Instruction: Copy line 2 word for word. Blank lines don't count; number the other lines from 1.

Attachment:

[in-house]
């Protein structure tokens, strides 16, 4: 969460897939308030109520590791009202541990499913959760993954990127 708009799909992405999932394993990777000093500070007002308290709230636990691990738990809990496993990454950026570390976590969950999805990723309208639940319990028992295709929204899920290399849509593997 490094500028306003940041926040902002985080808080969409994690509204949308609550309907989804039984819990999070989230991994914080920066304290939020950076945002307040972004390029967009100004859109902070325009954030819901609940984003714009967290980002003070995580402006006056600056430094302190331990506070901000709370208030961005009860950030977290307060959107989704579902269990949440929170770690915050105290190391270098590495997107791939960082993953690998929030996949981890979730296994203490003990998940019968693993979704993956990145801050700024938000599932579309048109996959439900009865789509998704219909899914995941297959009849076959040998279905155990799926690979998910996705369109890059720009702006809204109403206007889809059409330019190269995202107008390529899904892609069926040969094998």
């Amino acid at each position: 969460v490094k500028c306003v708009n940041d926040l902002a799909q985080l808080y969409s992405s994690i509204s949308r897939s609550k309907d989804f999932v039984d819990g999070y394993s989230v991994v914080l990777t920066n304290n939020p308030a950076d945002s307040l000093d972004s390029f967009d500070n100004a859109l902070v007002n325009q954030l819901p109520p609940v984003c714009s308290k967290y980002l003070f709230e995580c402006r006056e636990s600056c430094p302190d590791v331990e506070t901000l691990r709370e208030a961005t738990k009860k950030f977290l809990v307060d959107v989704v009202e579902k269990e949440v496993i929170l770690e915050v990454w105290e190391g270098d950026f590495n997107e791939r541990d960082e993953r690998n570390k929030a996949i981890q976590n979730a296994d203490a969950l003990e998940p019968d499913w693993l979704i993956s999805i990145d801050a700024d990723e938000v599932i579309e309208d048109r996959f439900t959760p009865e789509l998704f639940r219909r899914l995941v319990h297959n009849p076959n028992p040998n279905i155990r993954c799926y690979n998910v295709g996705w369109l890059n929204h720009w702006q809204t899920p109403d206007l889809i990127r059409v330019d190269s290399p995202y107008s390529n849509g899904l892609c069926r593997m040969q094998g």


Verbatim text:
């Protein structure tokens, strides 16, 4: 969460897939308030109520590791009202541990499913959760993954990127 708009799909992405999932394993990777000093500070007002308290709230636990691990738990809990496993990454950026570390976590969950999805990723309208639940319990028992295709929204899920290399849509593997 490094500028306003940041926040902002985080808080969409994690509204949308609550309907989804039984819990999070989230991994914080920066304290939020950076945002307040972004390029967009100004859109902070325009954030819901609940984003714009967290980002003070995580402006006056600056430094302190331990506070901000709370208030961005009860950030977290307060959107989704579902269990949440929170770690915050105290190391270098590495997107791939960082993953690998929030996949981890979730296994203490003990998940019968693993979704993956990145801050700024938000599932579309048109996959439900009865789509998704219909899914995941297959009849076959040998279905155990799926690979998910996705369109890059720009702006809204109403206007889809059409330019190269995202107008390529899904892609069926040969094998």